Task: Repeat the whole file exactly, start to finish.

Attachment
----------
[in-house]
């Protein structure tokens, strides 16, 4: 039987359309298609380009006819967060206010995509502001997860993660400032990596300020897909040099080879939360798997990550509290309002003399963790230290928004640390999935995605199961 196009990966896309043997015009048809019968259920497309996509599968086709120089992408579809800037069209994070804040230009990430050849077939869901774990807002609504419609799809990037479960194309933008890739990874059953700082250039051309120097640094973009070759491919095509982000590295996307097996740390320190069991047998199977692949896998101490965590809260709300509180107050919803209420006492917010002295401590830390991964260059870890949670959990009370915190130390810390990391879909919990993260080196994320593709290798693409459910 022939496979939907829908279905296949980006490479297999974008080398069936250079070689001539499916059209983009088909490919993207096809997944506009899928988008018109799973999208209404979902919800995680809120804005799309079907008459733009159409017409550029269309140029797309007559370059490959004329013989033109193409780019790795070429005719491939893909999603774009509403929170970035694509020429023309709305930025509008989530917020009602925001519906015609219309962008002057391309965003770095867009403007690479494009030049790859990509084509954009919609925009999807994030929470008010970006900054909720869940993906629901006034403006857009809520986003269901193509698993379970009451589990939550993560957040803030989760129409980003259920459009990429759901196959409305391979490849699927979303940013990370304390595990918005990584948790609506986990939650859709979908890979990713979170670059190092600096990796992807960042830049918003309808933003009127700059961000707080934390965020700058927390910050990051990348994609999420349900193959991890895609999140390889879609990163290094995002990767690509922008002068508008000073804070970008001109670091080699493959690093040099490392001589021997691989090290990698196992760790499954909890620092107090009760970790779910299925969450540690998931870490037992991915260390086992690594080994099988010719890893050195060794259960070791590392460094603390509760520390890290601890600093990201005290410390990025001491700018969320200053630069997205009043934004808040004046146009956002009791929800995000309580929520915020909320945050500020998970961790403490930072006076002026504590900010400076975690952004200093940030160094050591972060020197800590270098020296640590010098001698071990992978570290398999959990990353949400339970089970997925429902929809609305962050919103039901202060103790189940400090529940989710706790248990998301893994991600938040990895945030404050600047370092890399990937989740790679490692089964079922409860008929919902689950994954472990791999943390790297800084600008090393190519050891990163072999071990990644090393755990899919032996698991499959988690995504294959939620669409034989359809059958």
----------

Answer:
[in-house]
């Protein structure tokens, strides 16, 4: 039987359309298609380009006819967060206010995509502001997860993660400032990596300020897909040099080879939360798997990550509290309002003399963790230290928004640390999935995605199961 196009990966896309043997015009048809019968259920497309996509599968086709120089992408579809800037069209994070804040230009990430050849077939869901774990807002609504419609799809990037479960194309933008890739990874059953700082250039051309120097640094973009070759491919095509982000590295996307097996740390320190069991047998199977692949896998101490965590809260709300509180107050919803209420006492917010002295401590830390991964260059870890949670959990009370915190130390810390990391879909919990993260080196994320593709290798693409459910 022939496979939907829908279905296949980006490479297999974008080398069936250079070689001539499916059209983009088909490919993207096809997944506009899928988008018109799973999208209404979902919800995680809120804005799309079907008459733009159409017409550029269309140029797309007559370059490959004329013989033109193409780019790795070429005719491939893909999603774009509403929170970035694509020429023309709305930025509008989530917020009602925001519906015609219309962008002057391309965003770095867009403007690479494009030049790859990509084509954009919609925009999807994030929470008010970006900054909720869940993906629901006034403006857009809520986003269901193509698993379970009451589990939550993560957040803030989760129409980003259920459009990429759901196959409305391979490849699927979303940013990370304390595990918005990584948790609506986990939650859709979908890979990713979170670059190092600096990796992807960042830049918003309808933003009127700059961000707080934390965020700058927390910050990051990348994609999420349900193959991890895609999140390889879609990163290094995002990767690509922008002068508008000073804070970008001109670091080699493959690093040099490392001589021997691989090290990698196992760790499954909890620092107090009760970790779910299925969450540690998931870490037992991915260390086992690594080994099988010719890893050195060794259960070791590392460094603390509760520390890290601890600093990201005290410390990025001491700018969320200053630069997205009043934004808040004046146009956002009791929800995000309580929520915020909320945050500020998970961790403490930072006076002026504590900010400076975690952004200093940030160094050591972060020197800590270098020296640590010098001698071990992978570290398999959990990353949400339970089970997925429902929809609305962050919103039901202060103790189940400090529940989710706790248990998301893994991600938040990895945030404050600047370092890399990937989740790679490692089964079922409860008929919902689950994954472990791999943390790297800084600008090393190519050891990163072999071990990644090393755990899919032996698991499959988690995504294959939620669409034989359809059958």